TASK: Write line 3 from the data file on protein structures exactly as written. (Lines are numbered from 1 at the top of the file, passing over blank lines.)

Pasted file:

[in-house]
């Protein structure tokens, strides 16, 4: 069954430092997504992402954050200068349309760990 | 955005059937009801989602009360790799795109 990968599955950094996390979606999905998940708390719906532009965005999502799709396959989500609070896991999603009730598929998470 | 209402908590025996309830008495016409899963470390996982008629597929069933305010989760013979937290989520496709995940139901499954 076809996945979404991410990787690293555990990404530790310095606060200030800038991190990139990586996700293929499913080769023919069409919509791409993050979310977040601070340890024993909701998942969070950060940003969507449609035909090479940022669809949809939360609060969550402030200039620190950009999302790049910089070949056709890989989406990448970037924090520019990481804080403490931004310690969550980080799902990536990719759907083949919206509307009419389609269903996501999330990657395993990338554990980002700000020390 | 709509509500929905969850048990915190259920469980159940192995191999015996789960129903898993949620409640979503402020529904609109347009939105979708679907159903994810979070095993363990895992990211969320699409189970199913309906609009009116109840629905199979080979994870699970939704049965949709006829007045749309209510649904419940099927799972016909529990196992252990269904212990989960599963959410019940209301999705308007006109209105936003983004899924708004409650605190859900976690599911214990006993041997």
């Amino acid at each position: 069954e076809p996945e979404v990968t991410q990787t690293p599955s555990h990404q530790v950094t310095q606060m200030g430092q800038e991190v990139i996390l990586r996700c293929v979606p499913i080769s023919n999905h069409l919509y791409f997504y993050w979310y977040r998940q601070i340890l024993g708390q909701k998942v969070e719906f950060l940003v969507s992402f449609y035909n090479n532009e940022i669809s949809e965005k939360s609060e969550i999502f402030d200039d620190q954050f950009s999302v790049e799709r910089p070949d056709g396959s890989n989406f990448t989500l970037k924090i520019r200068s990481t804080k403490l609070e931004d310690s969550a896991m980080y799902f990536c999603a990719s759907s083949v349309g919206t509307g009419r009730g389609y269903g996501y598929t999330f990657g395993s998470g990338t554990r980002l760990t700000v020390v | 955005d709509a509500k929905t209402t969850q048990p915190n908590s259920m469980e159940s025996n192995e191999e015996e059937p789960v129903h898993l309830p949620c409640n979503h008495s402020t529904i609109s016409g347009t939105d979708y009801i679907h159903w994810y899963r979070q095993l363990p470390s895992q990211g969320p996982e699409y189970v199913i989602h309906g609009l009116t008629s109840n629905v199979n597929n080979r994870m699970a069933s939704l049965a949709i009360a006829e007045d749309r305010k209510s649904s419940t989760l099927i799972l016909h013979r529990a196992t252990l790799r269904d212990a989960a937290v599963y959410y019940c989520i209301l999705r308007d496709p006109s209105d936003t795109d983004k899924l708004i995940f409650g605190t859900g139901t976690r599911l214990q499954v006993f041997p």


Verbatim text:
């Amino acid at each position: 069954e076809p996945e979404v990968t991410q990787t690293p599955s555990h990404q530790v950094t310095q606060m200030g430092q800038e991190v990139i996390l990586r996700c293929v979606p499913i080769s023919n999905h069409l919509y791409f997504y993050w979310y977040r998940q601070i340890l024993g708390q909701k998942v969070e719906f950060l940003v969507s992402f449609y035909n090479n532009e940022i669809s949809e965005k939360s609060e969550i999502f402030d200039d620190q954050f950009s999302v790049e799709r910089p070949d056709g396959s890989n989406f990448t989500l970037k924090i520019r200068s990481t804080k403490l609070e931004d310690s969550a896991m980080y799902f990536c999603a990719s759907s083949v349309g919206t509307g009419r009730g389609y269903g996501y598929t999330f990657g395993s998470g990338t554990r980002l760990t700000v020390v | 955005d709509a509500k929905t209402t969850q048990p915190n908590s259920m469980e159940s025996n192995e191999e015996e059937p789960v129903h898993l309830p949620c409640n979503h008495s402020t529904i609109s016409g347009t939105d979708y009801i679907h159903w994810y899963r979070q095993l363990p470390s895992q990211g969320p996982e699409y189970v199913i989602h309906g609009l009116t008629s109840n629905v199979n597929n080979r994870m699970a069933s939704l049965a949709i009360a006829e007045d749309r305010k209510s649904s419940t989760l099927i799972l016909h013979r529990a196992t252990l790799r269904d212990a989960a937290v599963y959410y019940c989520i209301l999705r308007d496709p006109s209105d936003t795109d983004k899924l708004i995940f409650g605190t859900g139901t976690r599911l214990q499954v006993f041997p």